In such a context, it is difficult to look at the resulting military intervention as anything less than a CIA-backed and unwarranted coup, especially since its result almost perfectly aligns with the current financial and political interests of the American empire. Professor Noam Chomsky, in his 1977 “The Washington Connection and Third World Fascism,” explains a phenomenon well understood even then; “[s]ince World War II […] the United States has globalized the ‘banana republic’ […] despite some modest ideological strain because these developments serve the needs of powerful and dominant interests, state and private, within the United States itself.” One notes with some conspiratorial cynicism that Bolivia not only holds the second largest reserve of hydrocarbons in South America — nationalized since 2006, to the chagrin of foreign investors and the American government — but also fully a quarter of the world’s lithium, a key ingredient in electric car batteries and a number of other “clean energy” projects. Merely a week before his resignation, Morales also canceled a lithium development agreement with the German company ACI Systems Alemania, which creates batteries for electric car companies like Tesla; the stock of the latter jumped substantially just a day after the military takeover.
In a statement issued shortly before Morales resigned from power, Chomsky himself noted that “the United States government […] has long been eager to remove Morales and his movement from power,” further asserting that “[f]or over a decade, the U.S. embassy’s Center of Operations in La Paz has articulated the fact that it has two plans — Plan A, the coup; Plan B, assassination of Morales.”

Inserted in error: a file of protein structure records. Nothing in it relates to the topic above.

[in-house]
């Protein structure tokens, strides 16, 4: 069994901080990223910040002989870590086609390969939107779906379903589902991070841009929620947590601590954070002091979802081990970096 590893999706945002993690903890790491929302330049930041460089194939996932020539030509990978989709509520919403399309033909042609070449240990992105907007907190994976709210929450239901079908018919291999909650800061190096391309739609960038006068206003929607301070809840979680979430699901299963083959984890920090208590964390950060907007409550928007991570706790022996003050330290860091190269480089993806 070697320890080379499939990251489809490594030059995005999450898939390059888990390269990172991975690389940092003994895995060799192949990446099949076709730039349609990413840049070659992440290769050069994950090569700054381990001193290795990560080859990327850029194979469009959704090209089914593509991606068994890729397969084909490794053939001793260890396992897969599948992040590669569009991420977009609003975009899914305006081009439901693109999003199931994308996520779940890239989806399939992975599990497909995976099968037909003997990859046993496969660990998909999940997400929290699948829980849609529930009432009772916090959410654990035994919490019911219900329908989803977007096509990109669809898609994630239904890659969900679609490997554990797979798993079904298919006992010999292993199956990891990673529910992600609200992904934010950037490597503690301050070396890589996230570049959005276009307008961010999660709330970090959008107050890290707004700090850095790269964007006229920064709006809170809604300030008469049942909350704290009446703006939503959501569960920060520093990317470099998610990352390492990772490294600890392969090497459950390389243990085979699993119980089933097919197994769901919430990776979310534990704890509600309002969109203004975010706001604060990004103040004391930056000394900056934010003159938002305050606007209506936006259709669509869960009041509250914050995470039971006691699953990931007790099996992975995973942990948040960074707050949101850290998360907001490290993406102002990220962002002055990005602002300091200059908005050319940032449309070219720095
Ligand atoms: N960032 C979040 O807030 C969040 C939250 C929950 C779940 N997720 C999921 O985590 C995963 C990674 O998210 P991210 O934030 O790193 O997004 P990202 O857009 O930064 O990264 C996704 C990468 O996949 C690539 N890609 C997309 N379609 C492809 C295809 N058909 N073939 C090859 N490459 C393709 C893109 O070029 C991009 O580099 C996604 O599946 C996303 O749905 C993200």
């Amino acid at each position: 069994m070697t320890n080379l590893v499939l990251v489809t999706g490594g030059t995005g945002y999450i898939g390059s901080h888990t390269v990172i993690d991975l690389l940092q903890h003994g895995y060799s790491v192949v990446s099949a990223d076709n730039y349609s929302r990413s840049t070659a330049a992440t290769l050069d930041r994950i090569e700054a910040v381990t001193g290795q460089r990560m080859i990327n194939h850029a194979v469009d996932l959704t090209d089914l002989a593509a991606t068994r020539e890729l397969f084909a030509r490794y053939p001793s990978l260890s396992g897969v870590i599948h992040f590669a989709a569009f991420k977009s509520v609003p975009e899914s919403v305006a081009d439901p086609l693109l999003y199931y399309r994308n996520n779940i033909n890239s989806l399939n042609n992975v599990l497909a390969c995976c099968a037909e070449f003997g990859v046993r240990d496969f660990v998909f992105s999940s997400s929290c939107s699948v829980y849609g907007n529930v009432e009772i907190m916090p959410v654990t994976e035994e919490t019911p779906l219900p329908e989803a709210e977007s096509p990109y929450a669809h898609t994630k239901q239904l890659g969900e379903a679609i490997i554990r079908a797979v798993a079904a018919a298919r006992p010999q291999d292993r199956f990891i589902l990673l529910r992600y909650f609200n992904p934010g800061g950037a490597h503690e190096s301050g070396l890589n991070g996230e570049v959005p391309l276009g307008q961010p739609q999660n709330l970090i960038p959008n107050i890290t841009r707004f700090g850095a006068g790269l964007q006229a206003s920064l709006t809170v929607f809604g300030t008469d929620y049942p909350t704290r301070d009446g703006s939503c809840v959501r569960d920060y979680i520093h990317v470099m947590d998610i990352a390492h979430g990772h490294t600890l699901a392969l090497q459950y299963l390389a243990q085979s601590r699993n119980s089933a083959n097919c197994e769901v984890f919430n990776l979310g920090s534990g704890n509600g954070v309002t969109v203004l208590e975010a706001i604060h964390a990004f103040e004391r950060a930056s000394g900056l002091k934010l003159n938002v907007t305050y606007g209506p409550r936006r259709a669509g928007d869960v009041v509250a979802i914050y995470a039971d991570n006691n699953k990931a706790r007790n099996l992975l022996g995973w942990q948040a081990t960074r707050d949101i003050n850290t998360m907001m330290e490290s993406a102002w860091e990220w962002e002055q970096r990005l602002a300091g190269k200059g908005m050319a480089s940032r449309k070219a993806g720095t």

The protest and resulting coup has been tinged with religious and ethnic overtones. Morales has long been the champion of indigenous rural communities, directing most of his economic programs towards alleviating the gap between Bolivia’s wealthy, mostly-white-Christian minority and poor rural indigenous communities spread throughout the country. For the most part, these plans have been enormously successful; the Morales regime has seen economic growth at twice the Latin American average, while maintaining a steady level of inflation and nearly halving the poverty rate, and creating a quite substantial and active middle class in the process. This he achieved through massive redistributive and nationalization projects, infuriating both international and domestic investors in oil and other natural resources. In the end, Morales’s terminal mistake was not to appear on the ballot in 2019; it was to advocate for a distressed majority at the expense of an affluent and well-connected minority. Thus we see Bolivian police recorded cutting the whipalas, flags representing Bolivia’s indigenous populations, out of their badges with scissors. We see five dead indigenous people, killed last Friday by police violence outside the city of Cochabamba. And we hear the Interim President Jeanine Añez Chavez, brandishing a Bible and entering the presidential palace after Morales’s resignation, stating plainly that “the Bible has re-entered the palace. Pachamama will never return.” Pachamama is an Andean indigenous goddess of fertility and the earth; our equivalent would be Mother Nature.